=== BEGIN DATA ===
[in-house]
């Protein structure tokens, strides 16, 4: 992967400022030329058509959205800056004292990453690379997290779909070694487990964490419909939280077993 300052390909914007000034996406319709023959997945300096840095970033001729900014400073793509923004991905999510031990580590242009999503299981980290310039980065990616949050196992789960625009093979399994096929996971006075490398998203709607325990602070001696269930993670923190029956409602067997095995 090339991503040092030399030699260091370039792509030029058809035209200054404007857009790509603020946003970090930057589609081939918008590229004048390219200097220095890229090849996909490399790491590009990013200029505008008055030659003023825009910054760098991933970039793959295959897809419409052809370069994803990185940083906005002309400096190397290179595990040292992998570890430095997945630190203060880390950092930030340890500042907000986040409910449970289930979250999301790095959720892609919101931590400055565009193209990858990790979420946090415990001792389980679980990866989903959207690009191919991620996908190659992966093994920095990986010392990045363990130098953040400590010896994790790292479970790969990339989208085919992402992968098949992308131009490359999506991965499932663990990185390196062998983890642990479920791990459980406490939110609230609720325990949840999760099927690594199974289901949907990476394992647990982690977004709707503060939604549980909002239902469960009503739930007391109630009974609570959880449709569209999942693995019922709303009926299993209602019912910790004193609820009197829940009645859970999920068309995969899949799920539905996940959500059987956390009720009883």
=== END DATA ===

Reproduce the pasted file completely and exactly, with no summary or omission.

[in-house]
């Protein structure tokens, strides 16, 4: 992967400022030329058509959205800056004292990453690379997290779909070694487990964490419909939280077993 300052390909914007000034996406319709023959997945300096840095970033001729900014400073793509923004991905999510031990580590242009999503299981980290310039980065990616949050196992789960625009093979399994096929996971006075490398998203709607325990602070001696269930993670923190029956409602067997095995 090339991503040092030399030699260091370039792509030029058809035209200054404007857009790509603020946003970090930057589609081939918008590229004048390219200097220095890229090849996909490399790491590009990013200029505008008055030659003023825009910054760098991933970039793959295959897809419409052809370069994803990185940083906005002309400096190397290179595990040292992998570890430095997945630190203060880390950092930030340890500042907000986040409910449970289930979250999301790095959720892609919101931590400055565009193209990858990790979420946090415990001792389980679980990866989903959207690009191919991620996908190659992966093994920095990986010392990045363990130098953040400590010896994790790292479970790969990339989208085919992402992968098949992308131009490359999506991965499932663990990185390196062998983890642990479920791990459980406490939110609230609720325990949840999760099927690594199974289901949907990476394992647990982690977004709707503060939604549980909002239902469960009503739930007391109630009974609570959880449709569209999942693995019922709303009926299993209602019912910790004193609820009197829940009645859970999920068309995969899949799920539905996940959500059987956390009720009883």